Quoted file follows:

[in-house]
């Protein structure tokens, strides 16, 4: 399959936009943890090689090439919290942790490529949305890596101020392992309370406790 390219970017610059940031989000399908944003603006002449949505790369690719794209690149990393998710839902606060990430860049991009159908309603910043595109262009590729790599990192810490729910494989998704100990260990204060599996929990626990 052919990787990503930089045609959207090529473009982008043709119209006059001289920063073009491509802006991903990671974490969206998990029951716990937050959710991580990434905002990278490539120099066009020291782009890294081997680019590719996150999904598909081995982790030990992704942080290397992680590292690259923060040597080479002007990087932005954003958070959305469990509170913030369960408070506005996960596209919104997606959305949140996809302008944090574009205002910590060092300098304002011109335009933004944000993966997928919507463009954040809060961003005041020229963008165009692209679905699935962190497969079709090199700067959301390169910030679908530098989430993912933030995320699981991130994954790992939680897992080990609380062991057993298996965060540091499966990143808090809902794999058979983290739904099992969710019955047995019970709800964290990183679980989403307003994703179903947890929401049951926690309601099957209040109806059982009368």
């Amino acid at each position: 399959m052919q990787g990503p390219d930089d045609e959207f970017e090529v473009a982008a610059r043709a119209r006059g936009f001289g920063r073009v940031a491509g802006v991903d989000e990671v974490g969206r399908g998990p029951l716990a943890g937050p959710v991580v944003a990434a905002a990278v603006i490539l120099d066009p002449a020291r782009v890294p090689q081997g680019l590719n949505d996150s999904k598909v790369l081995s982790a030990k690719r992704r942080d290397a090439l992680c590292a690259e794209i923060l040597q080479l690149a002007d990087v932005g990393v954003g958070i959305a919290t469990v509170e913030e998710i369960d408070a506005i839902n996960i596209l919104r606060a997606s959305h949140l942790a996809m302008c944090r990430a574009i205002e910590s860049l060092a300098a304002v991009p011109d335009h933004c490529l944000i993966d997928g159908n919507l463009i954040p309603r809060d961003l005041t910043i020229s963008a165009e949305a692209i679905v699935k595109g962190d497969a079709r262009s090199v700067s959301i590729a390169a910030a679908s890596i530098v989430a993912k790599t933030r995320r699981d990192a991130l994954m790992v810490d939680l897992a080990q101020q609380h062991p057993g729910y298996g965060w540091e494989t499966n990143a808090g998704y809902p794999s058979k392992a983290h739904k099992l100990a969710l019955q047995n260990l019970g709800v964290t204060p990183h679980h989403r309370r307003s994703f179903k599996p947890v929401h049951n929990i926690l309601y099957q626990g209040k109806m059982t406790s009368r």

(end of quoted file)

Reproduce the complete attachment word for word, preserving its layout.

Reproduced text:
[in-house]
């Protein structure tokens, strides 16, 4: 399959936009943890090689090439919290942790490529949305890596101020392992309370406790 390219970017610059940031989000399908944003603006002449949505790369690719794209690149990393998710839902606060990430860049991009159908309603910043595109262009590729790599990192810490729910494989998704100990260990204060599996929990626990 052919990787990503930089045609959207090529473009982008043709119209006059001289920063073009491509802006991903990671974490969206998990029951716990937050959710991580990434905002990278490539120099066009020291782009890294081997680019590719996150999904598909081995982790030990992704942080290397992680590292690259923060040597080479002007990087932005954003958070959305469990509170913030369960408070506005996960596209919104997606959305949140996809302008944090574009205002910590060092300098304002011109335009933004944000993966997928919507463009954040809060961003005041020229963008165009692209679905699935962190497969079709090199700067959301390169910030679908530098989430993912933030995320699981991130994954790992939680897992080990609380062991057993298996965060540091499966990143808090809902794999058979983290739904099992969710019955047995019970709800964290990183679980989403307003994703179903947890929401049951926690309601099957209040109806059982009368």
């Amino acid at each position: 399959m052919q990787g990503p390219d930089d045609e959207f970017e090529v473009a982008a610059r043709a119209r006059g936009f001289g920063r073009v940031a491509g802006v991903d989000e990671v974490g969206r399908g998990p029951l716990a943890g937050p959710v991580v944003a990434a905002a990278v603006i490539l120099d066009p002449a020291r782009v890294p090689q081997g680019l590719n949505d996150s999904k598909v790369l081995s982790a030990k690719r992704r942080d290397a090439l992680c590292a690259e794209i923060l040597q080479l690149a002007d990087v932005g990393v954003g958070i959305a919290t469990v509170e913030e998710i369960d408070a506005i839902n996960i596209l919104r606060a997606s959305h949140l942790a996809m302008c944090r990430a574009i205002e910590s860049l060092a300098a304002v991009p011109d335009h933004c490529l944000i993966d997928g159908n919507l463009i954040p309603r809060d961003l005041t910043i020229s963008a165009e949305a692209i679905v699935k595109g962190d497969a079709r262009s090199v700067s959301i590729a390169a910030a679908s890596i530098v989430a993912k790599t933030r995320r699981d990192a991130l994954m790992v810490d939680l897992a080990q101020q609380h062991p057993g729910y298996g965060w540091e494989t499966n990143a808090g998704y809902p794999s058979k392992a983290h739904k099992l100990a969710l019955q047995n260990l019970g709800v964290t204060p990183h679980h989403r309370r307003s994703f179903k599996p947890v929401h049951n929990i926690l309601y099957q626990g209040k109806m059982t406790s009368r």